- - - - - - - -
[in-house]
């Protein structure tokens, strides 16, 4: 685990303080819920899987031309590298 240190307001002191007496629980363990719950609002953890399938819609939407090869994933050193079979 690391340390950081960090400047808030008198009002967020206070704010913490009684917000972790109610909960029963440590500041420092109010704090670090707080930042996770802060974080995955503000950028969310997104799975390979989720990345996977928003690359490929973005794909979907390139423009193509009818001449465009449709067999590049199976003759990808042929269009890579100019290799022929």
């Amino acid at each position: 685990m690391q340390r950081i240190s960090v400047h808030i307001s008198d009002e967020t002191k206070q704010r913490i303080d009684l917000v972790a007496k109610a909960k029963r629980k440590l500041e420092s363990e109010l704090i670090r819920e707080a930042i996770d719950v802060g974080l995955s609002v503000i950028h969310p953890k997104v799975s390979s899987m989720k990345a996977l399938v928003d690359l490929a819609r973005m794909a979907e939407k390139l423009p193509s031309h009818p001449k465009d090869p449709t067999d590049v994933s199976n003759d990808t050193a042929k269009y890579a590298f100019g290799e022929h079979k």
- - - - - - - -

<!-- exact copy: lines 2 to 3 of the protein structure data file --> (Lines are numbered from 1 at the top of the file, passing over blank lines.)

């Protein structure tokens, strides 16, 4: 685990303080819920899987031309590298 240190307001002191007496629980363990719950609002953890399938819609939407090869994933050193079979 690391340390950081960090400047808030008198009002967020206070704010913490009684917000972790109610909960029963440590500041420092109010704090670090707080930042996770802060974080995955503000950028969310997104799975390979989720990345996977928003690359490929973005794909979907390139423009193509009818001449465009449709067999590049199976003759990808042929269009890579100019290799022929």
């Amino acid at each position: 685990m690391q340390r950081i240190s960090v400047h808030i307001s008198d009002e967020t002191k206070q704010r913490i303080d009684l917000v972790a007496k109610a909960k029963r629980k440590l500041e420092s363990e109010l704090i670090r819920e707080a930042i996770d719950v802060g974080l995955s609002v503000i950028h969310p953890k997104v799975s390979s899987m989720k990345a996977l399938v928003d690359l490929a819609r973005m794909a979907e939407k390139l423009p193509s031309h009818p001449k465009d090869p449709t067999d590049v994933s199976n003759d990808t050193a042929k269009y890579a590298f100019g290799e022929h079979k």